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The Eyes of Alien Life

The Eyes of Alien Life

Freeman Dyson
Freeman Dyson chats with Barney Oliver at the Third Decennial US-USSR Conference on SETI, held 1993 in Santa Cruz, California. Credit: Seth Shostak

Freeman Dyson died in February, at the age of 96. This extraordinary British-American physicist, who spent the greater part of his career at the Institute for Advanced Study in Princeton, NJ, took pleasure in disrupting the science establishment with unconventional ideas. He was able to get attention for concepts that many would dismiss as silly or wrong, simply on the basis of his formidable intellect and untethered imagination. If Dyson claimed that climate change was beneficial, as he did, he knew experts would bristle. But they had to take him seriously.

One of Dyson’s contributions to the search for life in the cosmos (one of his favorite topics) was proposed in 1960 and is known as a Dyson sphere – a swarm of solar-paneled satellites that could provide enormous quantities of energy to a society advanced enough to build it. This idea was the basis of an early explanation for the dramatic dimming of Boyajian's Star (KIC 8462852).

However, another of the physicist’s schemes for discovering extraterrestrial life is more recent and less familiar: pit-lamping. The term refers to a night hunting technique in which bright lights (headlights or mining lamps) are aimed into the bush. Many animals can be located this way because their eyes appear to glow. Behind the retinas of rabbits, deer, cats and other critters is a layer, the tapetum lucidum, that reflects the light back in the direction from which it comes. This betrays the animals’ presence, of course.

Mountain lion in the East Bay hills near San Francisco. credit: Jim Hale

Dyson says we should go pit-lamping for alien life living on the small, icy bodies of the outer solar system. After all, in the last 4 billion years, some of these may have spawned plant-like biology in their interiors, where liquid water can exist. But life constrained to the inside of a comet-like object will have nothing but a low-energy existence. Out on the surface there’s at least the possibility to gather some of the radiation that the Sun produces.

Dyson’s suggestion is that tendrils from these organisms could poke through fractures in these icy worlds. These appendages might eventually develop thick outer layers to protect themselves from the cold vacuum of space. But the really big step would be the evolution of reflective petals – mirrors – that would collect and concentrate the weak sunlight of the outer solar system. This would give them a relatively high-octane source of energy for metabolism and for staying warm.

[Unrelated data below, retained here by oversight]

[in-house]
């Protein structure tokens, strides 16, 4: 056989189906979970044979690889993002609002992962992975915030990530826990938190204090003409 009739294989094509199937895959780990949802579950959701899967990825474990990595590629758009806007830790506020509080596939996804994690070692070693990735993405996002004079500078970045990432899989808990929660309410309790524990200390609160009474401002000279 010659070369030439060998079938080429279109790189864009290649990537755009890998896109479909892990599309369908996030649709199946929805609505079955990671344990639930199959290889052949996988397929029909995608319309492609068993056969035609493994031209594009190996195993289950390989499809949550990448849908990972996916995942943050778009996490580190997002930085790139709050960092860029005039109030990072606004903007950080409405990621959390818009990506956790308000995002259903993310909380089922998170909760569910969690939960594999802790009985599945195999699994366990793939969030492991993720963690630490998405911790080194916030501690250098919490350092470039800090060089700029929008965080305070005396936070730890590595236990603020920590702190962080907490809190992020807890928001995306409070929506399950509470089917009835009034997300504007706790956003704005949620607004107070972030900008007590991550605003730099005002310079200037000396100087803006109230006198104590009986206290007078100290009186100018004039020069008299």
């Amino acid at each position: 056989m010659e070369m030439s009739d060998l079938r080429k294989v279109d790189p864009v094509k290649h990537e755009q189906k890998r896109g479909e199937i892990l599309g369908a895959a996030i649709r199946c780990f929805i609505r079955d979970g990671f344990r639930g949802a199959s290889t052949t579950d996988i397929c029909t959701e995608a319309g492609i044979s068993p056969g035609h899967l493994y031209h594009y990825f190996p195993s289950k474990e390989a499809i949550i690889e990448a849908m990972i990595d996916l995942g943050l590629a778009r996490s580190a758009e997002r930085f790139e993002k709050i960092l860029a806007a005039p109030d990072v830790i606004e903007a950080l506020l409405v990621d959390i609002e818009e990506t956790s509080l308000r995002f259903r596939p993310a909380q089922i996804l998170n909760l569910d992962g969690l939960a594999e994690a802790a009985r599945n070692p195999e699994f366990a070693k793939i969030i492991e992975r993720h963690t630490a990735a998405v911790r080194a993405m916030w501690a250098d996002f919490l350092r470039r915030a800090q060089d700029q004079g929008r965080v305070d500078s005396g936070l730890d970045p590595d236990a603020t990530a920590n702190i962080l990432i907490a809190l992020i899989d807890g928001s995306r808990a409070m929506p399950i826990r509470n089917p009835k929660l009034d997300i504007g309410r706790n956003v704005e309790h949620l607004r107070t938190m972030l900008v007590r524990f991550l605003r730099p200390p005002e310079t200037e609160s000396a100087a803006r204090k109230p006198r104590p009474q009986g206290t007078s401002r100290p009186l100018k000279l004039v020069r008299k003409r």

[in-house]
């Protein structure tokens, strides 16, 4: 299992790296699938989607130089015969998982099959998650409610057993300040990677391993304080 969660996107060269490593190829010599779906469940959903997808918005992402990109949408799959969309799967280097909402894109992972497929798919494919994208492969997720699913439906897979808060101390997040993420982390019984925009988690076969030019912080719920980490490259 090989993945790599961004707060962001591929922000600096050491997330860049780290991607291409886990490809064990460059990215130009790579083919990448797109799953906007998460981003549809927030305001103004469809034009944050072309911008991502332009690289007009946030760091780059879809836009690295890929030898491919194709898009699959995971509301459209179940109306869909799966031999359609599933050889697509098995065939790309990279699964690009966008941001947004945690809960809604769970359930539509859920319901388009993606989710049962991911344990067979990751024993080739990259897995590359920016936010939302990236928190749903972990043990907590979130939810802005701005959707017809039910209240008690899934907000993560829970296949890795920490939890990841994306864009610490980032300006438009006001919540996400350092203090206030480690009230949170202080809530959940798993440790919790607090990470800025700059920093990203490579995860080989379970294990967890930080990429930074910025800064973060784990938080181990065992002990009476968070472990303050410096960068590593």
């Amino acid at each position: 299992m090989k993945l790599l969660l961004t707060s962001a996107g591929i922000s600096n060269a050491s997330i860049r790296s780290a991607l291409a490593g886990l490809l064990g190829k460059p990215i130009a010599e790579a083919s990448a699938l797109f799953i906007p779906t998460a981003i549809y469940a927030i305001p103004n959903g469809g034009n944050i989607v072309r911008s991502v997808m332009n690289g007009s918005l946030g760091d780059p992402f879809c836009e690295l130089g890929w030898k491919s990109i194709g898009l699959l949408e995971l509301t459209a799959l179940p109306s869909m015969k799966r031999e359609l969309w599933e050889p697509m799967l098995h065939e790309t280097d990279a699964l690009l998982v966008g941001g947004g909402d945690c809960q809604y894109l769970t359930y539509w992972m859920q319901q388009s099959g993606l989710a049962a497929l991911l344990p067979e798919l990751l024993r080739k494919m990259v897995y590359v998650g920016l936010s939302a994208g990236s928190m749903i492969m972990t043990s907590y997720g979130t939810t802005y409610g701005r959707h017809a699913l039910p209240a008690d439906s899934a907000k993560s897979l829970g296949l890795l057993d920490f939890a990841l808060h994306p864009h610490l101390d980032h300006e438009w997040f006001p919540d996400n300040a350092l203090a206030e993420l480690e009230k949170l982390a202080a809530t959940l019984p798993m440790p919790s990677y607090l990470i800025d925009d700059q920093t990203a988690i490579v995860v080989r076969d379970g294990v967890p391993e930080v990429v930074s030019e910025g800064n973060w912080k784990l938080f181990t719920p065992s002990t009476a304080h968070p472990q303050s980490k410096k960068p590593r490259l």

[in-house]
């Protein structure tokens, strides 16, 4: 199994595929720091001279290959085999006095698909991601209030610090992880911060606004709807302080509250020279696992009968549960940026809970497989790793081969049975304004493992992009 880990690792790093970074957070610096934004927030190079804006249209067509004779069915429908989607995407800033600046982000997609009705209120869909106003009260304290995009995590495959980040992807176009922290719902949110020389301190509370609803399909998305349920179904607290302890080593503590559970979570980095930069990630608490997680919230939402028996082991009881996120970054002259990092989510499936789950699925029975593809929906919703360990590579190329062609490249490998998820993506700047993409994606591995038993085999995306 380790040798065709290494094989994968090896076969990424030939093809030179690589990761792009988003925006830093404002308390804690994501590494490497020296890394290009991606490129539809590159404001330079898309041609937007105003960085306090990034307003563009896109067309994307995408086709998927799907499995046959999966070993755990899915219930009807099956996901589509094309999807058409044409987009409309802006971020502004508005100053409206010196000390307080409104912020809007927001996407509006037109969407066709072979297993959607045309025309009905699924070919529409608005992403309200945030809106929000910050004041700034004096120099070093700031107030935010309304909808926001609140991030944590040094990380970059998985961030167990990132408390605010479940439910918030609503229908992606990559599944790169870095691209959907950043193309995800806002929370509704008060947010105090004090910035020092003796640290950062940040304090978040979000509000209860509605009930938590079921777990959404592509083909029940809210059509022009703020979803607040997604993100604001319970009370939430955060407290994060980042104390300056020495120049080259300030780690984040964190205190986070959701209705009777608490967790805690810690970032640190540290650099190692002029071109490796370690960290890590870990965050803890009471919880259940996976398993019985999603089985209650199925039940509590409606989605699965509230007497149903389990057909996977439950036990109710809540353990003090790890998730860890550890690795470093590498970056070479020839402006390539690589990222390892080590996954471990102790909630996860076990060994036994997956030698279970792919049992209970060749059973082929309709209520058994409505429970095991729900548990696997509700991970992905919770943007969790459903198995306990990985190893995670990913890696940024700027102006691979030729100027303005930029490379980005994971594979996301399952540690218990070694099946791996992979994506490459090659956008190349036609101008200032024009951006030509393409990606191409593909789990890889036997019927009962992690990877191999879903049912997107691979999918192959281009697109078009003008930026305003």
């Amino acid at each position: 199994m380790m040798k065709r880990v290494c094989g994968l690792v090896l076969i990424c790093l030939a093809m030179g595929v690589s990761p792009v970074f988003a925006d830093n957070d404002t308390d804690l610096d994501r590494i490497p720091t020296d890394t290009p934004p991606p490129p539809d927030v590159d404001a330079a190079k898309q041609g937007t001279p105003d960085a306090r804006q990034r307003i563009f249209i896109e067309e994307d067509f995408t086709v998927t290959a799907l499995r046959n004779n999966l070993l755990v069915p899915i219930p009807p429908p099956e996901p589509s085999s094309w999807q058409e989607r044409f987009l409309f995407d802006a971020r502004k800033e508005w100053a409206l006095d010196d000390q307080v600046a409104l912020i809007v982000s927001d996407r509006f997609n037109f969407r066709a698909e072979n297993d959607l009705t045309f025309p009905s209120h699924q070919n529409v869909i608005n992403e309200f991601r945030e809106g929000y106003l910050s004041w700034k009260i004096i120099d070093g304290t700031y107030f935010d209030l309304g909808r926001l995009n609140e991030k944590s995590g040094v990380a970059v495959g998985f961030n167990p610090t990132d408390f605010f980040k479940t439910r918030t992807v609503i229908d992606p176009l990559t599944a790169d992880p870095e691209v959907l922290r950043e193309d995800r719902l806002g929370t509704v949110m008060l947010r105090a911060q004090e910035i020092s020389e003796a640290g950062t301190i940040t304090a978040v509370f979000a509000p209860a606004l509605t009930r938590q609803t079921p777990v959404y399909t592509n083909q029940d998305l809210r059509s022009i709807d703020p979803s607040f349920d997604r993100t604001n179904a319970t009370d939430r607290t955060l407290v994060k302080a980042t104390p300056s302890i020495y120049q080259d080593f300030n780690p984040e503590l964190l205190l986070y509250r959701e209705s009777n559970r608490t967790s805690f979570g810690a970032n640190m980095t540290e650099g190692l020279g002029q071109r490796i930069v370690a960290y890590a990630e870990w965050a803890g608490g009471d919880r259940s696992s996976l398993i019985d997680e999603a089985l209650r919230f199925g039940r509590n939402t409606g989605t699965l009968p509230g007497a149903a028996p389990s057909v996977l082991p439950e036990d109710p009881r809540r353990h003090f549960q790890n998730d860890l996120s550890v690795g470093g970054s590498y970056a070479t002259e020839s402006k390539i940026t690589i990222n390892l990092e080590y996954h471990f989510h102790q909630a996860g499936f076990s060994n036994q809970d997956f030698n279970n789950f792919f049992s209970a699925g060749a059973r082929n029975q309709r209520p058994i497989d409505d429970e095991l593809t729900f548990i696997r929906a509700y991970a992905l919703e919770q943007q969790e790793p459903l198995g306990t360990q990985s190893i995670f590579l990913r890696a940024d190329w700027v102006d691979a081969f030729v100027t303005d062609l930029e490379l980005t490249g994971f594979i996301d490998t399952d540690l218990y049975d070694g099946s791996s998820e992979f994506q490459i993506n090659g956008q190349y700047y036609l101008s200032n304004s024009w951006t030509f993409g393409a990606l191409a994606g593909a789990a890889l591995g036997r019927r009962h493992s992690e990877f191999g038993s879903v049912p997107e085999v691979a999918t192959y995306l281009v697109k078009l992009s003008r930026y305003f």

In addition, Dyson points out that if this type of life exists, it might be widespread. Because small objects have very weak gravity, impacts can easily kick material off at high speed. Any fragments of life thus hurled into space would already be adapted to cold and airless conditions, and might successfully seed whatever body they accidentally encounter.

The outer solar system could be replete with life.

So how to find these “sunflowers,” as Dyson calls them? The answer is pit-lamping, but using the Sun as the lamp. All that’s required is a telescopic search of the ecliptic in the direction opposite to the Sun (this assures that the prey, observer, and light source are all aligned.) Just hunt for bright speckles.

It’s an experiment that no one seems to have done, despite the fact that it’s hardly difficult. That seems both regrettable and myopic. Sure, it’s a long shot; as even Dyson admitted. But that’s hardly an argument against a simple and inexpensive search that could conceivably reveal a biosphere hiding in the darker realms of our own solar system.

Maybe you’re shaking your head. But no one foresaw pulsars or fast radio bursts either. As Dyson himself said, “My philosophy is to look for what’s detectable, not for what’s probable.”

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